Distinguished line-up for honorary degrees
Published 19 July 2012
Johnny Ball, the man who taught generations of children to count, and Harvey Goldsmith, the legendary rock impresario who brought the world Live Aid, are among a host of eminent people to be awarded honorary degrees by the University of Brighton this month
The university's degree ceremonies take place in the week beginning 23 July. Those being recognised include a range of distinguished figures who have made important contributions to society.
Johnny Ball is being honoured for taking a leading role in popularising maths and science. The prolific broadcaster and author has won everything from a BAFTA and an Emmy nomination to a Silver Medal for the Public Understanding of Engineering from the Research Assessment Exercise. He has authored science and maths books which have been translated around the world, and has also written seven educational stage musicals. He has given countless public speeches, presentations and maths masterclasses up and down the country and acted as an Ambassador for British Engineering.
Harvey Goldsmith is being awarded an honorary doctorate for his contribution to music and humanitarian causes. He began his career at Brighton College of Technology where, as a pharmacy student, he founded Club 66, a successful weekly student live music venue, and organised larger events at the Brighton Metropole. Just a decade later he had established Wembley Stadium as a major international venue. A pioneer of the global charity concert, he promoted the first major global TV event “The Concerts for Kampuchea”, featuring artists including Queen and The Who.
In 1985 he organised Live Aid with Bob Geldof. Since then he has produced, managed and promoted charity concerts, TV broadcasts and rock concerts with some of the world's best-known musicians, including the Rolling Stones, Madonna and the Scissor Sisters. The nomination recognises his skills in bringing a range of music genres to the masses.
There are eight other distinguished individuals being given honorary degrees. They have made major contributions in areas spanning politics, health, the arts and sport. They are:
Matthew Taylor, chief executive of the RSA (Royal Society for the encouragement of Arts, Manufactures and Commerce). Prior to his appointment to the RSA, he was chief adviser on political strategy to the then Prime Minister Tony Blair. He will be awarded an honorary doctorate in recognition of his work in politics and the arts.
Professor Sir Alex Markham, Professor of Medicine at the University of Leeds, director of the Molecular Medicine Unit at St James's University Hospital and chairman of the NHS Connecting for Health Research Capability Programme. He has made contributions to medical science in various fields. He was involved in the worldwide development of DNA Fingerprinting for forensic and medico-legal applications which was recognised by the Queen's Award for Technological Achievement in 1990. Professor Markham received a knighthood in the 2008 New Year’s Honours for services to medicine.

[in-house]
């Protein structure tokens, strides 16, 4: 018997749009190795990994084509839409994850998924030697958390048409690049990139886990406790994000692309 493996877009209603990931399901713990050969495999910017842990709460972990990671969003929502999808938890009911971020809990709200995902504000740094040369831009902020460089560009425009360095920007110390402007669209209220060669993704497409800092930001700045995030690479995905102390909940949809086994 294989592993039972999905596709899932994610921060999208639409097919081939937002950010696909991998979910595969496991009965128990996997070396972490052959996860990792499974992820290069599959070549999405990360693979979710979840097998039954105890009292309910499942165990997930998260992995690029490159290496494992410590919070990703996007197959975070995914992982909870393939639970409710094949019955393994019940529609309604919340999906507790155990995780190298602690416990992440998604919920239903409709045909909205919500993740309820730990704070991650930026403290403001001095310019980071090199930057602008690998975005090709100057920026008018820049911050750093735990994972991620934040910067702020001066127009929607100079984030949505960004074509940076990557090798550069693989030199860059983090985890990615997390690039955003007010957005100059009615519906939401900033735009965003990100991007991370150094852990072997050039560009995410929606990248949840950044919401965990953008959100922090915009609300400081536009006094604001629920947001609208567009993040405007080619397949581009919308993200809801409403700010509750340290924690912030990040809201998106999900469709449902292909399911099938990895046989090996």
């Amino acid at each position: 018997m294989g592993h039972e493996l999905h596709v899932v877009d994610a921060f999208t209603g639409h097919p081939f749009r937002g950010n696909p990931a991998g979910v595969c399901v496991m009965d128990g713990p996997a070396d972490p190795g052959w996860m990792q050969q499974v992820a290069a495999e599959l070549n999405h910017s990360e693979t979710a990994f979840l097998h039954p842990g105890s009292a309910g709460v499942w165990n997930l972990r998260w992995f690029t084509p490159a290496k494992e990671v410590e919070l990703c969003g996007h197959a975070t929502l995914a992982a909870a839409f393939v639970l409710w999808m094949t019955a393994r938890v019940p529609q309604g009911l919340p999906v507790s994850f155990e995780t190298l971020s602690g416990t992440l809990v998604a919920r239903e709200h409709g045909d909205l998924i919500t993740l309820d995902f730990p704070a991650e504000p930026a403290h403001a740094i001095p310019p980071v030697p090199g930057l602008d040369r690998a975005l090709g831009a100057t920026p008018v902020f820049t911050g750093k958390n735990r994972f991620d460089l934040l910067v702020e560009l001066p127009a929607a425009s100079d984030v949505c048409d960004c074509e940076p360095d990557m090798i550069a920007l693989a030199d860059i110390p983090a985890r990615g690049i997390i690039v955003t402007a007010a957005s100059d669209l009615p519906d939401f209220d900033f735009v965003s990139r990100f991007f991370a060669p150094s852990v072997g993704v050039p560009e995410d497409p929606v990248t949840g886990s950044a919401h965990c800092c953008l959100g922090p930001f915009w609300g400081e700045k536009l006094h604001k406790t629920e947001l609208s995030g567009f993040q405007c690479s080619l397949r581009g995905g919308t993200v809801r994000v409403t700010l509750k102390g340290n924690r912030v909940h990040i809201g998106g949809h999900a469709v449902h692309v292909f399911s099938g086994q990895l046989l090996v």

Professor Sir Alex Markham
Professor Baroness Ruth Lister is Emeritus Professor of Social Policy at Loughborough University and a Labour peer. A former director of the Child Poverty Action Group and now its honorary president, she served on the Commission on Social Justice, the Opsahl Commission into the Future of Northern Ireland, the Commission on Poverty, Participation and Power, the Fabian Commission on Life Chances and Child Poverty and the National Equality Panel. She is a founding academician of the Academy for Learned Societies for the Social Sciences and was elected a fellow of the British Academy in 2009. She received a lifetime achievement award from the Social Policy Association in 2010.
Professor Baroness Ruth Lister
Deyan Sudjic, director of the Design Museum in London will be awarded an honorary doctorate in recognition of his work in promoting British architecture and design. Devan trained as an architect but he chose not to practice and has worked as a critic, a curator and an editor. In 2004 he was awarded the Bicentenary Medal of the Royal Society of Arts for the promotion of design and was made an honorary fellow of the Royal Institute of British Architects. He was awarded an OBE in 2000.
David Lepper was Member of Parliament for Brighton Pavilion constituency from 1997-2010, winning and holding the seat at three General Elections. He worked for many years in local politics serving as a local councillor before entering Parliament and was the Labour leader of Brighton Council during the mid-1990s. He will be awarded an honorary doctorate in recognition of his work in politics and education and his work in the Brighton and Hove area.
Ghazi Hussein Nujeidat, sports supervisor in the Israeli Ministry of Culture and Sport, responsible for 54 communities in Galilee, and for international relations in sport. He will be awarded an honorary doctorate in recognition of his work in promoting and using sport in the service of inter-community relations and peace building between Jewish and Arab people in Israel. Ghazi has been a key figure in the architecture and development of the Football for Peace programme, and it is around him that the University of Brighton has been able to build a strong working relationship with the Sports Authority for Israel.
Ghazi Hussein Nujeidat
Professor Dame Linda Partridge is the director of the UCL Institute of Healthy Ageing and founding director of the new Max Planck Institute for Biology of Ageing in Cologne. She is the recipient of numerous awards, including giving the Royal Society Croonian Lecture in 2009 and was awarded a DBE for services to science. She is a Fellow of the Royal Society, the Academy of Medical Sciences, the European Academy of Sciences and the American Academy of Arts and Sciences.
Professor Dame Linda Partridge
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